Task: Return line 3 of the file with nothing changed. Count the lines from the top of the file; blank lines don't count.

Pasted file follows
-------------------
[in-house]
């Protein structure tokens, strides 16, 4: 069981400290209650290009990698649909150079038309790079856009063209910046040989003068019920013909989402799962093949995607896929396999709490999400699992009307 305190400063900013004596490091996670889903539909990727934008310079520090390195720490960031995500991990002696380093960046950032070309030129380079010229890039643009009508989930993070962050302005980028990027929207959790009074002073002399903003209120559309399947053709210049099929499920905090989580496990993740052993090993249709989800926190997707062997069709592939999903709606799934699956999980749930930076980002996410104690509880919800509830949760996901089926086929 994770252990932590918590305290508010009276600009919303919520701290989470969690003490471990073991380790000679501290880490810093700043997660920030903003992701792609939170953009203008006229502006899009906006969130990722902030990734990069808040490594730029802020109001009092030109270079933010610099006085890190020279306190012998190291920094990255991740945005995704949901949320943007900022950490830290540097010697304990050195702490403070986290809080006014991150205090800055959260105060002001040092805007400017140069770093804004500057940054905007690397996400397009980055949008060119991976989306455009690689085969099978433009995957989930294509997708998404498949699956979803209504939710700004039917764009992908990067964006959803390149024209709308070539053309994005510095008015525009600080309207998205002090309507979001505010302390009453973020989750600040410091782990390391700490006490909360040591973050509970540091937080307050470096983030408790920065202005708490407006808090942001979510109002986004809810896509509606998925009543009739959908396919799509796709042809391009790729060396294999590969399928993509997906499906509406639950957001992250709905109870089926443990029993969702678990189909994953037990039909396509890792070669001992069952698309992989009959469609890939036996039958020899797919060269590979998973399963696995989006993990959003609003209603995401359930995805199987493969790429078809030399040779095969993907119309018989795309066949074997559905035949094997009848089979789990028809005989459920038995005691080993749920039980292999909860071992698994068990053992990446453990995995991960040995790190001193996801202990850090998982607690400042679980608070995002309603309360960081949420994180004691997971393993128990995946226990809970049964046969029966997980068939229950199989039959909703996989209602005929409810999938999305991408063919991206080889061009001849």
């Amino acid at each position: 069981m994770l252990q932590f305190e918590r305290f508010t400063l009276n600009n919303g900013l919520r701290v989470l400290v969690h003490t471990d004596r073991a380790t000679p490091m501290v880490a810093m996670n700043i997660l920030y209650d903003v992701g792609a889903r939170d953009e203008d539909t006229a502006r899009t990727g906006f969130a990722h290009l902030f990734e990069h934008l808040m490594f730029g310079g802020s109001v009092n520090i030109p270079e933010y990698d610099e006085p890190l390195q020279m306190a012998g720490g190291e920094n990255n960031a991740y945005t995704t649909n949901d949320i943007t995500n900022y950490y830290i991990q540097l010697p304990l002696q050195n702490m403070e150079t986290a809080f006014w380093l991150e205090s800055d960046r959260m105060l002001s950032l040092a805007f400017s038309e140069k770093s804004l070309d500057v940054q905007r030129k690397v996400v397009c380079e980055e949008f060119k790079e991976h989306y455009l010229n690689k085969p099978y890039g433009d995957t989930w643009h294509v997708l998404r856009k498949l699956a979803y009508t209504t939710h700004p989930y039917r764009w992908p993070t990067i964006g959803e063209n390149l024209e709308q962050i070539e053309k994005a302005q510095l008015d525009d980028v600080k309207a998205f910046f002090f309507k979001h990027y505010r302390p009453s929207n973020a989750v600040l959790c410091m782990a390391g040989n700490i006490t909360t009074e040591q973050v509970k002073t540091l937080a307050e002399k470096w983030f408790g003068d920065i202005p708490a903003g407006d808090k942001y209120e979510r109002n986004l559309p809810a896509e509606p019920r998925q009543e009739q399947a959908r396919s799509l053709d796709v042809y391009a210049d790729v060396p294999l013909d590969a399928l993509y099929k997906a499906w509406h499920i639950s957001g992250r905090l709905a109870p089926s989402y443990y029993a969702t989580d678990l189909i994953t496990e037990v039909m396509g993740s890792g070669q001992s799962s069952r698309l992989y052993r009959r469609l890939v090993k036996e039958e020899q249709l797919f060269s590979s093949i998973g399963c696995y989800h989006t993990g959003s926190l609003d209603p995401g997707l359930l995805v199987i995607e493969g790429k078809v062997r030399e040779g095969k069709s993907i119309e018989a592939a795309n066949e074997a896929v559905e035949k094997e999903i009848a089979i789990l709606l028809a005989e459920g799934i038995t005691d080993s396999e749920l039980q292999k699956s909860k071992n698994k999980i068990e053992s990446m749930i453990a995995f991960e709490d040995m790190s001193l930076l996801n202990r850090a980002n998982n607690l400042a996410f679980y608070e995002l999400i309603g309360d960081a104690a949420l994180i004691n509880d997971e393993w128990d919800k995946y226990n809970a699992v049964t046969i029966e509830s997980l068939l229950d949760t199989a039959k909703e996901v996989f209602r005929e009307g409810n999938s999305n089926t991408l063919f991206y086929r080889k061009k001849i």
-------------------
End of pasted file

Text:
């Amino acid at each position: 069981m994770l252990q932590f305190e918590r305290f508010t400063l009276n600009n919303g900013l919520r701290v989470l400290v969690h003490t471990d004596r073991a380790t000679p490091m501290v880490a810093m996670n700043i997660l920030y209650d903003v992701g792609a889903r939170d953009e203008d539909t006229a502006r899009t990727g906006f969130a990722h290009l902030f990734e990069h934008l808040m490594f730029g310079g802020s109001v009092n520090i030109p270079e933010y990698d610099e006085p890190l390195q020279m306190a012998g720490g190291e920094n990255n960031a991740y945005t995704t649909n949901d949320i943007t995500n900022y950490y830290i991990q540097l010697p304990l002696q050195n702490m403070e150079t986290a809080f006014w380093l991150e205090s800055d960046r959260m105060l002001s950032l040092a805007f400017s038309e140069k770093s804004l070309d500057v940054q905007r030129k690397v996400v397009c380079e980055e949008f060119k790079e991976h989306y455009l010229n690689k085969p099978y890039g433009d995957t989930w643009h294509v997708l998404r856009k498949l699956a979803y009508t209504t939710h700004p989930y039917r764009w992908p993070t990067i964006g959803e063209n390149l024209e709308q962050i070539e053309k994005a302005q510095l008015d525009d980028v600080k309207a998205f910046f002090f309507k979001h990027y505010r302390p009453s929207n973020a989750v600040l959790c410091m782990a390391g040989n700490i006490t909360t009074e040591q973050v509970k002073t540091l937080a307050e002399k470096w983030f408790g003068d920065i202005p708490a903003g407006d808090k942001y209120e979510r109002n986004l559309p809810a896509e509606p019920r998925q009543e009739q399947a959908r396919s799509l053709d796709v042809y391009a210049d790729v060396p294999l013909d590969a399928l993509y099929k997906a499906w509406h499920i639950s957001g992250r905090l709905a109870p089926s989402y443990y029993a969702t989580d678990l189909i994953t496990e037990v039909m396509g993740s890792g070669q001992s799962s069952r698309l992989y052993r009959r469609l890939v090993k036996e039958e020899q249709l797919f060269s590979s093949i998973g399963c696995y989800h989006t993990g959003s926190l609003d209603p995401g997707l359930l995805v199987i995607e493969g790429k078809v062997r030399e040779g095969k069709s993907i119309e018989a592939a795309n066949e074997a896929v559905e035949k094997e999903i009848a089979i789990l709606l028809a005989e459920g799934i038995t005691d080993s396999e749920l039980q292999k699956s909860k071992n698994k999980i068990e053992s990446m749930i453990a995995f991960e709490d040995m790190s001193l930076l996801n202990r850090a980002n998982n607690l400042a996410f679980y608070e995002l999400i309603g309360d960081a104690a949420l994180i004691n509880d997971e393993w128990d919800k995946y226990n809970a699992v049964t046969i029966e509830s997980l068939l229950d949760t199989a039959k909703e996901v996989f209602r005929e009307g409810n999938s999305n089926t991408l063919f991206y086929r080889k061009k001849i």